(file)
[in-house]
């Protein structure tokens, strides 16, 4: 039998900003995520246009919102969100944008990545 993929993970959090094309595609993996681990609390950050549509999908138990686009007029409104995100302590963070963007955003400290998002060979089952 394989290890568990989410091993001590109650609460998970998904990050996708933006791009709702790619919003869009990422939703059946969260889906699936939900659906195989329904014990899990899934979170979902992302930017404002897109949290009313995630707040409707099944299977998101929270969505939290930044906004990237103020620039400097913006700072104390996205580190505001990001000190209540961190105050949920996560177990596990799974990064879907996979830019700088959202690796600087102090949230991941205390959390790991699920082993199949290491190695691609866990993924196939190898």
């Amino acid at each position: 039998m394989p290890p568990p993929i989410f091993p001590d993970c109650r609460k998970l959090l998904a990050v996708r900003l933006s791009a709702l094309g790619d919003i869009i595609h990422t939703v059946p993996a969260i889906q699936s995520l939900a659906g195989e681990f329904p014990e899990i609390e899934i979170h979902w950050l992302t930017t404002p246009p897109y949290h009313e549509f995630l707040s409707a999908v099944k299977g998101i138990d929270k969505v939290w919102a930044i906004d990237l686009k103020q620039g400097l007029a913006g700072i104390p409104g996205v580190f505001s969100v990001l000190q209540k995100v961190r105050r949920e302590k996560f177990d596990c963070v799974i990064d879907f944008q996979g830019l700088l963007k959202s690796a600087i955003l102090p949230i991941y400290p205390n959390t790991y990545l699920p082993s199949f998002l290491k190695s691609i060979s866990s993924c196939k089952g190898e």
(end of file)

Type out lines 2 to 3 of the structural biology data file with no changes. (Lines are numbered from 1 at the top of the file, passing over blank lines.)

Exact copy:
């Protein structure tokens, strides 16, 4: 039998900003995520246009919102969100944008990545 993929993970959090094309595609993996681990609390950050549509999908138990686009007029409104995100302590963070963007955003400290998002060979089952 394989290890568990989410091993001590109650609460998970998904990050996708933006791009709702790619919003869009990422939703059946969260889906699936939900659906195989329904014990899990899934979170979902992302930017404002897109949290009313995630707040409707099944299977998101929270969505939290930044906004990237103020620039400097913006700072104390996205580190505001990001000190209540961190105050949920996560177990596990799974990064879907996979830019700088959202690796600087102090949230991941205390959390790991699920082993199949290491190695691609866990993924196939190898």
């Amino acid at each position: 039998m394989p290890p568990p993929i989410f091993p001590d993970c109650r609460k998970l959090l998904a990050v996708r900003l933006s791009a709702l094309g790619d919003i869009i595609h990422t939703v059946p993996a969260i889906q699936s995520l939900a659906g195989e681990f329904p014990e899990i609390e899934i979170h979902w950050l992302t930017t404002p246009p897109y949290h009313e549509f995630l707040s409707a999908v099944k299977g998101i138990d929270k969505v939290w919102a930044i906004d990237l686009k103020q620039g400097l007029a913006g700072i104390p409104g996205v580190f505001s969100v990001l000190q209540k995100v961190r105050r949920e302590k996560f177990d596990c963070v799974i990064d879907f944008q996979g830019l700088l963007k959202s690796a600087i955003l102090p949230i991941y400290p205390n959390t790991y990545l699920p082993s199949f998002l290491k190695s691609i060979s866990s993924c196939k089952g190898e």